The lawsuit As barometer: SAP finally scores big with TomorrowNow

The lawsuit As barometer: SAP finally scores big with TomorrowNow

Summary: Today's announcement that Oracle is suing SAP for allegedly using its TomorrowNow subsidiary to steal software code and other nasties highlights the effectiveness with which TomorrowNow is hitting Oracle where it hurts: right in the old maintenance fee. The lawsuit claims that SAP systematically stole software as part of a concerted effort to beat Oracle, etc.

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TOPICS: Oracle
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Today's announcement that Oracle is suing SAP for allegedly using its TomorrowNow subsidiary to steal software code and other nasties highlights the effectiveness with which TomorrowNow is hitting Oracle where it hurts: right in the old maintenance fee. The lawsuit claims that SAP systematically stole software as part of a concerted effort to beat Oracle, etc. etc. But the real story is that TomorrowNow, which goes around taking over maintenance contracts from PeopleSoft, JDE, and Siebel customers -- at 50 cents to the Oracle dollar -- has finally gotten under Oracle's skin. Not surprising: cutting maintenance in half can save hundreds of thousands, or even millions, of dollars a year for the company that's not buying into Oracle's Applications Unlimited or Fusion Applications strategy. And, with the lawsuit as a barometer of TomorrowNow's effectiveness, they must be doing a helluva job.

Why would Oracle care? Simple: Maintenance revenue significantly outstrips license revenue in the world of high finance a la Oracle. In the most recent quarter applications license revenue was $1.3 billion, maintenance was $2.3 billion. So you can assume that TomorrowNow is starting to make a dent in these numbers, and that's why Oracle finally filed suit. 

Wait, couldn't there be some merit to the suit? After all, Oracle claims it can trace downloads from its servers directly to TomorrowNow computers, and that this theft is an "essential -- and illegal -- part of SAP's competitive strategy." The suit further claims that this activity "enables SAP to offer cut rate support services.... and to attempt to lure [customers] to SAP".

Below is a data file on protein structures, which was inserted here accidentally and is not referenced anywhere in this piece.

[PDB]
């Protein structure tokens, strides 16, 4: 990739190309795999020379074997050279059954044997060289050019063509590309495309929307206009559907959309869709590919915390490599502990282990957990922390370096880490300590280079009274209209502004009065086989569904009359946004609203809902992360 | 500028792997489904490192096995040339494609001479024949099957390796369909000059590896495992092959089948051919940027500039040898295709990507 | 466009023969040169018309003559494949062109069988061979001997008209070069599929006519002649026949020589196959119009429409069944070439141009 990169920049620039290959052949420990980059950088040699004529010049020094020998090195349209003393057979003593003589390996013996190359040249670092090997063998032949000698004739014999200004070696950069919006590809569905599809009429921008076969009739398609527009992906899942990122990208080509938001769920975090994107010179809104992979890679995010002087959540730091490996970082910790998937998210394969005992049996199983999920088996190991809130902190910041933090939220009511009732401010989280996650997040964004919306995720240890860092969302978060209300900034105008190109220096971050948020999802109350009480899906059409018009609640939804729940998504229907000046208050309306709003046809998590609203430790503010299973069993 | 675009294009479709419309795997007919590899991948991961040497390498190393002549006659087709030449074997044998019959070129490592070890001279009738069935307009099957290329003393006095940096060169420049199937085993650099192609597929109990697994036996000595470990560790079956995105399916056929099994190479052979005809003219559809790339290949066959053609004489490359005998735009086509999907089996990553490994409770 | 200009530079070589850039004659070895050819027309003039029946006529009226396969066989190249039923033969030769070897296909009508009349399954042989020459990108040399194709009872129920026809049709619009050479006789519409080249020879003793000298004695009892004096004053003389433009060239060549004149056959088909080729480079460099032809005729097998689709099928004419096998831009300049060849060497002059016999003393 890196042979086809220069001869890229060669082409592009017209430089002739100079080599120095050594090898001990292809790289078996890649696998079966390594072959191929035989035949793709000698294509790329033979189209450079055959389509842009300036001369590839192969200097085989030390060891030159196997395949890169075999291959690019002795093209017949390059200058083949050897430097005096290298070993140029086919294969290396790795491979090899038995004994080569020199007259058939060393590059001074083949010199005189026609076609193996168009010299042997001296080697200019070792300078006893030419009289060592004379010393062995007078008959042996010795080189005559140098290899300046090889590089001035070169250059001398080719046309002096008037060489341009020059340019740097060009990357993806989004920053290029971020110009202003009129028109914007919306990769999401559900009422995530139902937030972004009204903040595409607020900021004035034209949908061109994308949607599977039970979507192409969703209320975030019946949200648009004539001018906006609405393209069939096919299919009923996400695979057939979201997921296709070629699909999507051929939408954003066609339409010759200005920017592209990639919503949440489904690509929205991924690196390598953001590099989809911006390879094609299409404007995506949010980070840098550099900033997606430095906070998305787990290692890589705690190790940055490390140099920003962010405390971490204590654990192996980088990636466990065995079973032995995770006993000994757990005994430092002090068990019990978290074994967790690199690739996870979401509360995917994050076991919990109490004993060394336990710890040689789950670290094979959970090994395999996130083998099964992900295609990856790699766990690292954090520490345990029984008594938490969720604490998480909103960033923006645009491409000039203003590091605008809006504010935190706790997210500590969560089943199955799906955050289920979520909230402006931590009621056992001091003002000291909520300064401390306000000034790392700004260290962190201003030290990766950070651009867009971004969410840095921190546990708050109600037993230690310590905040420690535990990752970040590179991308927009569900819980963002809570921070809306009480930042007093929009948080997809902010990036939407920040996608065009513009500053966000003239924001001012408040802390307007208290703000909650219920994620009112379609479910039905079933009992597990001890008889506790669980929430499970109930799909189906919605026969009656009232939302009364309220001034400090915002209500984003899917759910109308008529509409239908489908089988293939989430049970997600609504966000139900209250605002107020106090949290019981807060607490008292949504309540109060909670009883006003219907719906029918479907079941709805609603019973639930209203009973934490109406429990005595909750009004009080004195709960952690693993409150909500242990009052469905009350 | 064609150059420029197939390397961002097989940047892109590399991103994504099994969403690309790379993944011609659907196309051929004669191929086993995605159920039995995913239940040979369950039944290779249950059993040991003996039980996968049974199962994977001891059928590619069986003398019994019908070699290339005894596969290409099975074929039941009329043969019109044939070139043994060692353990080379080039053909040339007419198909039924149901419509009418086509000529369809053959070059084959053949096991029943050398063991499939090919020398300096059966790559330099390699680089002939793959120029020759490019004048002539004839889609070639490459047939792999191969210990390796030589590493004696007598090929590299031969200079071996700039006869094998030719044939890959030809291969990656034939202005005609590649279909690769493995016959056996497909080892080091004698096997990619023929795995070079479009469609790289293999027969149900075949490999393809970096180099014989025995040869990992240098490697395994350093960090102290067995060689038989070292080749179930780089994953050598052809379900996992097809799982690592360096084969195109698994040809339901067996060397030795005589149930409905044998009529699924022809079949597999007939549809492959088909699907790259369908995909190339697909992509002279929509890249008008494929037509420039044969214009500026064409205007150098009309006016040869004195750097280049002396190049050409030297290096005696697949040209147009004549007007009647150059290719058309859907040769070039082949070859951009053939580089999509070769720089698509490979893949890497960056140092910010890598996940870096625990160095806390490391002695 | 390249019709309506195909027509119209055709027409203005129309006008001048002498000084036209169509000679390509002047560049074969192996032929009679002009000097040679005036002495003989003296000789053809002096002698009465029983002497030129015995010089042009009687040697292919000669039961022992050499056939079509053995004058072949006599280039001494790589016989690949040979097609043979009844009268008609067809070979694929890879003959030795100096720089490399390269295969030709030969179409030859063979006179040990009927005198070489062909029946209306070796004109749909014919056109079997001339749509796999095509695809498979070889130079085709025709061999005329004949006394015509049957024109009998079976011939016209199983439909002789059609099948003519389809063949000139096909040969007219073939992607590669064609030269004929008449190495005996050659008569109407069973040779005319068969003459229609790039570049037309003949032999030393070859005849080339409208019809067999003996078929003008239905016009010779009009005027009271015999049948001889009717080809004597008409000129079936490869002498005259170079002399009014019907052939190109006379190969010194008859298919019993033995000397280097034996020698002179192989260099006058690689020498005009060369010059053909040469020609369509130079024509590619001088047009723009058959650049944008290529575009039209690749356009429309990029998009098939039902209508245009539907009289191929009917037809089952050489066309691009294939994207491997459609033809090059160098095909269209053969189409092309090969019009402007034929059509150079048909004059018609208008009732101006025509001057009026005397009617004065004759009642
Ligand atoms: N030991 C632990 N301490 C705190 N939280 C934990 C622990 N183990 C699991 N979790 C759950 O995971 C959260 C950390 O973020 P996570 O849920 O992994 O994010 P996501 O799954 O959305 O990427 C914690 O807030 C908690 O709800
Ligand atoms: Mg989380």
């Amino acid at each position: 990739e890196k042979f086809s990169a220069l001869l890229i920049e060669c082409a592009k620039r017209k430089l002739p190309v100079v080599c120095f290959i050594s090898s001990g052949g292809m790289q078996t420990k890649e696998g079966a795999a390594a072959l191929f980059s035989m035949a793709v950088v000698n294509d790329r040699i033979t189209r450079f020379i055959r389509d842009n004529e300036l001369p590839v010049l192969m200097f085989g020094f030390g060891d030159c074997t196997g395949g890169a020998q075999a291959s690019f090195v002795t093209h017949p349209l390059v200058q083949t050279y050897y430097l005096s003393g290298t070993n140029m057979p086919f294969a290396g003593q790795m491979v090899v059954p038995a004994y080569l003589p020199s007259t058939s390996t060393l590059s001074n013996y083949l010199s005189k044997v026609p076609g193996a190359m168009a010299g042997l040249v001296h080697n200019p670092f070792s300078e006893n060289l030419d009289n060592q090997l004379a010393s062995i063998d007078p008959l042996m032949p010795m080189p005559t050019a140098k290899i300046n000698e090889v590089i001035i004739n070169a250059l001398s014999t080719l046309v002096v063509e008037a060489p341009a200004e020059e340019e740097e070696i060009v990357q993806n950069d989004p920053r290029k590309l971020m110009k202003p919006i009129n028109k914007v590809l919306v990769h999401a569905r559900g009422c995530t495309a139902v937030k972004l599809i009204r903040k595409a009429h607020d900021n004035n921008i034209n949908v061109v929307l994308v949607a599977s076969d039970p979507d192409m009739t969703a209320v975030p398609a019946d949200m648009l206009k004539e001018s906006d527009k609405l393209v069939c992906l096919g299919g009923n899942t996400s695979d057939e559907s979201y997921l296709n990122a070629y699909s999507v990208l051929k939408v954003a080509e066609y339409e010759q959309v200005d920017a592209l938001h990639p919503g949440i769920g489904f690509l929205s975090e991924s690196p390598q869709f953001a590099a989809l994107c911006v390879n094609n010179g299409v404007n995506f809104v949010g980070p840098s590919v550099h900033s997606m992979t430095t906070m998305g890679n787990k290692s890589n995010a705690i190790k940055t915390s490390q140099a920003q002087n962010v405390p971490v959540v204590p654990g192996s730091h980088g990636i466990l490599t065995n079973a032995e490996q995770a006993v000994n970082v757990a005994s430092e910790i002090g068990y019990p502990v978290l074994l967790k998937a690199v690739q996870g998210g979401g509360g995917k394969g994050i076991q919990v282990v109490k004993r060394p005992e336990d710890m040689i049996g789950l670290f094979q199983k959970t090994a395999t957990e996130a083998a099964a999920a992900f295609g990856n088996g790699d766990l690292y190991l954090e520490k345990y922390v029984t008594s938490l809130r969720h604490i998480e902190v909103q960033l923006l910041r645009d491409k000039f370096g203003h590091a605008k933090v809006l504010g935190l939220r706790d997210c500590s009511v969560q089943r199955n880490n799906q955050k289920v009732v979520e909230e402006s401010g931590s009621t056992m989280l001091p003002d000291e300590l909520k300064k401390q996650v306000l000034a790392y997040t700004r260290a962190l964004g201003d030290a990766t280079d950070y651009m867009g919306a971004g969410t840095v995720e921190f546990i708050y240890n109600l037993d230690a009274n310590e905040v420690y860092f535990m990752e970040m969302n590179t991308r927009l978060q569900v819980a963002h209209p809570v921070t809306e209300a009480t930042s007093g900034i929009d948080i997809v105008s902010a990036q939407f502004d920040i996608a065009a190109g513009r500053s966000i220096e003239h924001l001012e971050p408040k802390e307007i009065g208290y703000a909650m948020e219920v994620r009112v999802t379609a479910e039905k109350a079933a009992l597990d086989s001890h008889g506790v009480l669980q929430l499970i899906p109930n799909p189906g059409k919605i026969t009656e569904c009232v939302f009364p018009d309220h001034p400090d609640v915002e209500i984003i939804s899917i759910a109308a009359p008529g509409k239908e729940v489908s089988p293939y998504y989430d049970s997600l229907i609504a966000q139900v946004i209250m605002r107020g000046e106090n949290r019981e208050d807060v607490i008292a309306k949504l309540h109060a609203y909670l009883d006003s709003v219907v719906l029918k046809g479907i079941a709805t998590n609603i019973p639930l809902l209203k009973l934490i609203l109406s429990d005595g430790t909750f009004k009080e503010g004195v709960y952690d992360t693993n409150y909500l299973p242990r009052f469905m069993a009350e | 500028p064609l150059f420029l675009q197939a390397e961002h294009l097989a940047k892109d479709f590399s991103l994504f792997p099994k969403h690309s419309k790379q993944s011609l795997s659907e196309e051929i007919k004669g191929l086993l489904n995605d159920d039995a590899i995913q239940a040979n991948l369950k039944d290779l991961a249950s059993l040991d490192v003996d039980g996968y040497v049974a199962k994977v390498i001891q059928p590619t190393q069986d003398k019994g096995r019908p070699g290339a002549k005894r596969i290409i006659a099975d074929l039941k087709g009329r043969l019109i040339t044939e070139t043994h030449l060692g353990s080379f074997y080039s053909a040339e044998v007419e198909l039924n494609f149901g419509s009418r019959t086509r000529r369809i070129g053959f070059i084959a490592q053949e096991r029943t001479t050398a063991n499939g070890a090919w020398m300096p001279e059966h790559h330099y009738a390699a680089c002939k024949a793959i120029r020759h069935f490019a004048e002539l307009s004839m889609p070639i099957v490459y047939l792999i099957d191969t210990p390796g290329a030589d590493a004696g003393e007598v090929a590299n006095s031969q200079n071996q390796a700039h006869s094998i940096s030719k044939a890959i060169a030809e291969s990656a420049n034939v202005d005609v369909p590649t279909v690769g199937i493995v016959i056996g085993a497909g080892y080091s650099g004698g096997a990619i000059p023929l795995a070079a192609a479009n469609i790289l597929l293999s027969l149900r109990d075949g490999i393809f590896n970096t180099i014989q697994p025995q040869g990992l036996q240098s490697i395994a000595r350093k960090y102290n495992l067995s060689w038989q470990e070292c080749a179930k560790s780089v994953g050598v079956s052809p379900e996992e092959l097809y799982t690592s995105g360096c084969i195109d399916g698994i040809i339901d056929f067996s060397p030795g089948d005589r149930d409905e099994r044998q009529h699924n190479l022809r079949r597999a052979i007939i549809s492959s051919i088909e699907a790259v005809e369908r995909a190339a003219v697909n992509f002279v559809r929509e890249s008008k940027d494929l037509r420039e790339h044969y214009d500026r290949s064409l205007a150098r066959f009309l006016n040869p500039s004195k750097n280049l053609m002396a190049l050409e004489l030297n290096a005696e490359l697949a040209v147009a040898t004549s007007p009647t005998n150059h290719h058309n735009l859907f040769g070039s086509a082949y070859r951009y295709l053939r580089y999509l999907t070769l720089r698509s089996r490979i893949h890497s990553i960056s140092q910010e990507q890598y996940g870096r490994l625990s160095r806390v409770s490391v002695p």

Two problems with this. The first is that TomorrowNow has been in business as an SAP subsidiary since 2004, and had been successfully offering these 'cut rate" services without the benefit of the alleged theft, which occured last November. Indeed, one wonders what in the allegedly stolen software and documentation could actually let SAP offer better services? If Oracle's own IP can prove that there's a better way to support Oracle's products, then Oracle had better hope this suit never goes to trial: Then everyone could find out whatever secret sauce gives SAP its "edge," and then go out and offer "cut rate" support services for Oracle software as well. 

But the real reason I have trouble with "essential" and "part of SAP's competitive strategy" is that SAP has been waiting since 2004 for this lawsuit, and set up a series of virtual and real walls between TomorrowNow and SAP in anticipation of this very kind of suit. If, as the suit alleges, there was some downloading from SAP or TomorrowNow computers, it was a rogue operation that in no way could have been as sanctioned by management. To assume anything else would be more than foolish -- it would be just plain wrong. The bottom line is that TomorrowNow doesn't need to steal anything from Oracle to take over its customers' maintenance contracts: the customer are legally entitled to all the software and documentation up to the moment their contract with Oracle is over. In fact, TomorrowNow encourages these customers to get every piece of code and doc they are owed -- even software they may have absolutely no intention of ever installing -- so that if, by chance, they need to do an install after the Oracle contract is over, TomorrowNow can do it for them. Legally, by the way.